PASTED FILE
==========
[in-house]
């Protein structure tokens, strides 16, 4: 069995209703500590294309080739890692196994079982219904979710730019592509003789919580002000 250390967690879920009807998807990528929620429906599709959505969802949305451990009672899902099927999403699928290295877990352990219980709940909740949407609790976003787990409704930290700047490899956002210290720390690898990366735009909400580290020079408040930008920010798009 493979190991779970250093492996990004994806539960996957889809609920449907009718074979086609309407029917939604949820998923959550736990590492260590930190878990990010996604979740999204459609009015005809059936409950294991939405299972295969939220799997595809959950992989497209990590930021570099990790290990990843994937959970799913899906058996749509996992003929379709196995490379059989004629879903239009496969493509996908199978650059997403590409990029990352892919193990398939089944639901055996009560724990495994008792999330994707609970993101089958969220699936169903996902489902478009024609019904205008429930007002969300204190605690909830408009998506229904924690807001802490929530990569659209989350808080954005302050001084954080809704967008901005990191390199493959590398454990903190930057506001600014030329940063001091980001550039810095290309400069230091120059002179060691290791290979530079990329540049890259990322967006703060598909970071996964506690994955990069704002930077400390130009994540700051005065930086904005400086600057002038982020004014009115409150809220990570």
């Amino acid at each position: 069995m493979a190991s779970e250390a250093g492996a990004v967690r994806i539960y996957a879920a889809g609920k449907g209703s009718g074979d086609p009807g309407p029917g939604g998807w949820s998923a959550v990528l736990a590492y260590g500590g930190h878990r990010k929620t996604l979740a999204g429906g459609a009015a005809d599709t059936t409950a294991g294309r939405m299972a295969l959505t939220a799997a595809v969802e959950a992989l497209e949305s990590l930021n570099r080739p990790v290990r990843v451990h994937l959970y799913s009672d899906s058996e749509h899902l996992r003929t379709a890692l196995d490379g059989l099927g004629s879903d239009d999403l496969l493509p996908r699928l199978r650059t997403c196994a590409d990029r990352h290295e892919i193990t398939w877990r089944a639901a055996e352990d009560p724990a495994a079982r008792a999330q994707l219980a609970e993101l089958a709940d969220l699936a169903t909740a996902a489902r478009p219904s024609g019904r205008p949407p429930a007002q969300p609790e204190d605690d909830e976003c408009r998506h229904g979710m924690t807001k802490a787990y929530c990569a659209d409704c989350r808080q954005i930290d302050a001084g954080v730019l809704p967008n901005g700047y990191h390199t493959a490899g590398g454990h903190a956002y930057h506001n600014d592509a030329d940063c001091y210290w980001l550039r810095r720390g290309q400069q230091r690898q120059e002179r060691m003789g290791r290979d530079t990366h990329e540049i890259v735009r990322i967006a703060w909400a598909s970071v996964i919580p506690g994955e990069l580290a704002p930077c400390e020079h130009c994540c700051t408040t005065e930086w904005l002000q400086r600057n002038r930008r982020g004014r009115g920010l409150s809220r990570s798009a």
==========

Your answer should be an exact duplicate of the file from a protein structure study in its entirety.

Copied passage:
[in-house]
């Protein structure tokens, strides 16, 4: 069995209703500590294309080739890692196994079982219904979710730019592509003789919580002000 250390967690879920009807998807990528929620429906599709959505969802949305451990009672899902099927999403699928290295877990352990219980709940909740949407609790976003787990409704930290700047490899956002210290720390690898990366735009909400580290020079408040930008920010798009 493979190991779970250093492996990004994806539960996957889809609920449907009718074979086609309407029917939604949820998923959550736990590492260590930190878990990010996604979740999204459609009015005809059936409950294991939405299972295969939220799997595809959950992989497209990590930021570099990790290990990843994937959970799913899906058996749509996992003929379709196995490379059989004629879903239009496969493509996908199978650059997403590409990029990352892919193990398939089944639901055996009560724990495994008792999330994707609970993101089958969220699936169903996902489902478009024609019904205008429930007002969300204190605690909830408009998506229904924690807001802490929530990569659209989350808080954005302050001084954080809704967008901005990191390199493959590398454990903190930057506001600014030329940063001091980001550039810095290309400069230091120059002179060691290791290979530079990329540049890259990322967006703060598909970071996964506690994955990069704002930077400390130009994540700051005065930086904005400086600057002038982020004014009115409150809220990570």
């Amino acid at each position: 069995m493979a190991s779970e250390a250093g492996a990004v967690r994806i539960y996957a879920a889809g609920k449907g209703s009718g074979d086609p009807g309407p029917g939604g998807w949820s998923a959550v990528l736990a590492y260590g500590g930190h878990r990010k929620t996604l979740a999204g429906g459609a009015a005809d599709t059936t409950a294991g294309r939405m299972a295969l959505t939220a799997a595809v969802e959950a992989l497209e949305s990590l930021n570099r080739p990790v290990r990843v451990h994937l959970y799913s009672d899906s058996e749509h899902l996992r003929t379709a890692l196995d490379g059989l099927g004629s879903d239009d999403l496969l493509p996908r699928l199978r650059t997403c196994a590409d990029r990352h290295e892919i193990t398939w877990r089944a639901a055996e352990d009560p724990a495994a079982r008792a999330q994707l219980a609970e993101l089958a709940d969220l699936a169903t909740a996902a489902r478009p219904s024609g019904r205008p949407p429930a007002q969300p609790e204190d605690d909830e976003c408009r998506h229904g979710m924690t807001k802490a787990y929530c990569a659209d409704c989350r808080q954005i930290d302050a001084g954080v730019l809704p967008n901005g700047y990191h390199t493959a490899g590398g454990h903190a956002y930057h506001n600014d592509a030329d940063c001091y210290w980001l550039r810095r720390g290309q400069q230091r690898q120059e002179r060691m003789g290791r290979d530079t990366h990329e540049i890259v735009r990322i967006a703060w909400a598909s970071v996964i919580p506690g994955e990069l580290a704002p930077c400390e020079h130009c994540c700051t408040t005065e930086w904005l002000q400086r600057n002038r930008r982020g004014r009115g920010l409150s809220r990570s798009a």